An improvement of SDRAM resulted in “Double Data Rate” (DDR) SDRAM technology. Basically, DDR technology doubles the bandwidth, or data rate transfer, of SDRAM. In particular, DDR memories transfers data on both the rising (from low to high) and falling (from high to low) edges of a clock cycle. As such, two bits (per line) of data are transferred for each clock cycle. The evolution of DDR memories resulted in DDR2 memories where the bandwidth, or data rate transfer, of DDR memories is doubled. Moreover, higher data rate transfer can be achieved in DDR2 memories.
DDR memories are sometimes used in low power devices (e.g., LP-DDR, LP-DDR2, etc.). These smaller low power devices (e.g., cell phones, personal digital assistants (PDAs), mobile devices, etc.) greatly benefit from the higher access speeds of DDR technologies while operating under low power conditions.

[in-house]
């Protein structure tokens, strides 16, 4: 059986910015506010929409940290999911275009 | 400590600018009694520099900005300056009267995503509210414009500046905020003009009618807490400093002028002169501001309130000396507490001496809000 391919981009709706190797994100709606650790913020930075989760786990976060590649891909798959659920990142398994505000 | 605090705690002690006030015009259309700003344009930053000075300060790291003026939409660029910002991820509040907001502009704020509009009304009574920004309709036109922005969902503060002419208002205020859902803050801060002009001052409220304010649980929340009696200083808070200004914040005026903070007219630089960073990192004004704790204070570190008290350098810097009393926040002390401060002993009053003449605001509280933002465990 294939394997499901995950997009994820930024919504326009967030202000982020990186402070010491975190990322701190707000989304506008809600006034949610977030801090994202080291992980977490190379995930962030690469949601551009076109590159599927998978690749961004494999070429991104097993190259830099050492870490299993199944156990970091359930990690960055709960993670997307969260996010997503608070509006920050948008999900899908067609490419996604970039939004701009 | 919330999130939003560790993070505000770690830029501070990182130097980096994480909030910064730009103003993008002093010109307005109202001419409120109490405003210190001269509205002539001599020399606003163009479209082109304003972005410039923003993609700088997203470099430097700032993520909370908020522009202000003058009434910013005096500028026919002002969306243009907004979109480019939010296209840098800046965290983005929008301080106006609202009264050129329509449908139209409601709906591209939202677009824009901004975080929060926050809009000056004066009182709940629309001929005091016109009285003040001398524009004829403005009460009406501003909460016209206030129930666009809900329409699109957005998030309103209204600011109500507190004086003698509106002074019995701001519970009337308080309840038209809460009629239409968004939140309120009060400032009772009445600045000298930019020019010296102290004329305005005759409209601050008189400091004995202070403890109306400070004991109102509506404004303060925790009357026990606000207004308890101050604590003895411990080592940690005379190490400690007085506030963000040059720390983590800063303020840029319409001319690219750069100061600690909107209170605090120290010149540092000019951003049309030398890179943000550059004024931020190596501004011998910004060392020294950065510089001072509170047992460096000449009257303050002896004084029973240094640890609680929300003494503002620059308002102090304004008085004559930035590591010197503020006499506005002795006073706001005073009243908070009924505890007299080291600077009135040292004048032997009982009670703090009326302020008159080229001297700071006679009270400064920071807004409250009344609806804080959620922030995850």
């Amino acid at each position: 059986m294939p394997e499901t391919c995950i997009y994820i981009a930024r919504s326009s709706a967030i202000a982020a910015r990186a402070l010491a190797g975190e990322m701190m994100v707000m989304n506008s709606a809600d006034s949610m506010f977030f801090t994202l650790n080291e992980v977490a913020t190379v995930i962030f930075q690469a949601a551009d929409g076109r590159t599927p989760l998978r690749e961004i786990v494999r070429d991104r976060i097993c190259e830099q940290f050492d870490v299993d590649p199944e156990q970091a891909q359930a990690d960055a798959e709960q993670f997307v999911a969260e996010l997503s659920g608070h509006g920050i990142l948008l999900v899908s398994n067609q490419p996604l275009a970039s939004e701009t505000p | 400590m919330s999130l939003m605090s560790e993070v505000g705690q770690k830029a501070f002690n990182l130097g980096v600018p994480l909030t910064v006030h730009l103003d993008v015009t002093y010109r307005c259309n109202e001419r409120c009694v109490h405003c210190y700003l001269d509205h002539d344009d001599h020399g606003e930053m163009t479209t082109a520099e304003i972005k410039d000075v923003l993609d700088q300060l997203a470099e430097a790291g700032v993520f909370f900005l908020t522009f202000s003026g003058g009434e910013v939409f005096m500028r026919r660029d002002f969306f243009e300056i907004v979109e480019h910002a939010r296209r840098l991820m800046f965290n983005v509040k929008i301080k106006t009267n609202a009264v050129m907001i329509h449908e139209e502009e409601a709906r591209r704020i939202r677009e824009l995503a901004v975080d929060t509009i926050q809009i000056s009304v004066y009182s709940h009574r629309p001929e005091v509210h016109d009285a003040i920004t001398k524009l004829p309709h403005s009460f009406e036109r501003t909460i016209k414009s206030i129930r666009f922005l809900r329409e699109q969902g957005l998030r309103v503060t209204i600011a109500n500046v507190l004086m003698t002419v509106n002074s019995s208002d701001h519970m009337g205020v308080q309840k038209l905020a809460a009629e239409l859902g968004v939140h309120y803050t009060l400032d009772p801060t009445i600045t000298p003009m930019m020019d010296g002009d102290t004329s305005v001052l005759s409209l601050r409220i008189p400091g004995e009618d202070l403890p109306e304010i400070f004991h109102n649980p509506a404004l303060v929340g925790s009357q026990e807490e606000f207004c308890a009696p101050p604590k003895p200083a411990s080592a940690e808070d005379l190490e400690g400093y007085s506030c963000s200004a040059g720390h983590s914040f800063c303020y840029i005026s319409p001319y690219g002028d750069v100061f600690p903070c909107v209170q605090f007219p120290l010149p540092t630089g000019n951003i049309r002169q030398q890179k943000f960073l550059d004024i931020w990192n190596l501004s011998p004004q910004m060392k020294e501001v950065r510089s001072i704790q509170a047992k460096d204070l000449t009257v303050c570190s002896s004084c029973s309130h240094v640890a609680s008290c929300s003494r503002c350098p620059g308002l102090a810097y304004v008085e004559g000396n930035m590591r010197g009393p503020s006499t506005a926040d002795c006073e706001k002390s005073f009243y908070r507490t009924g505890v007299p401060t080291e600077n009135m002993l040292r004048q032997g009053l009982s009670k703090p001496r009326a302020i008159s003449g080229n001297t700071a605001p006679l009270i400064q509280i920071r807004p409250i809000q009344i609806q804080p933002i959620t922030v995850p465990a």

Two issues greatly influence low power LP-DDR timing. Firstly, LP-DDR read data timing requires the client chip to predict a window in time when return read data is received. Secondly, the client must also delay the return clock strobes so that they can sample data at a stable time. Both problems are usually addressed with tunable delays in the client circuitry. Typical solutions are either static delay chains or delay lock loops (DLLs) whose power consumption is not amenable to the low power market.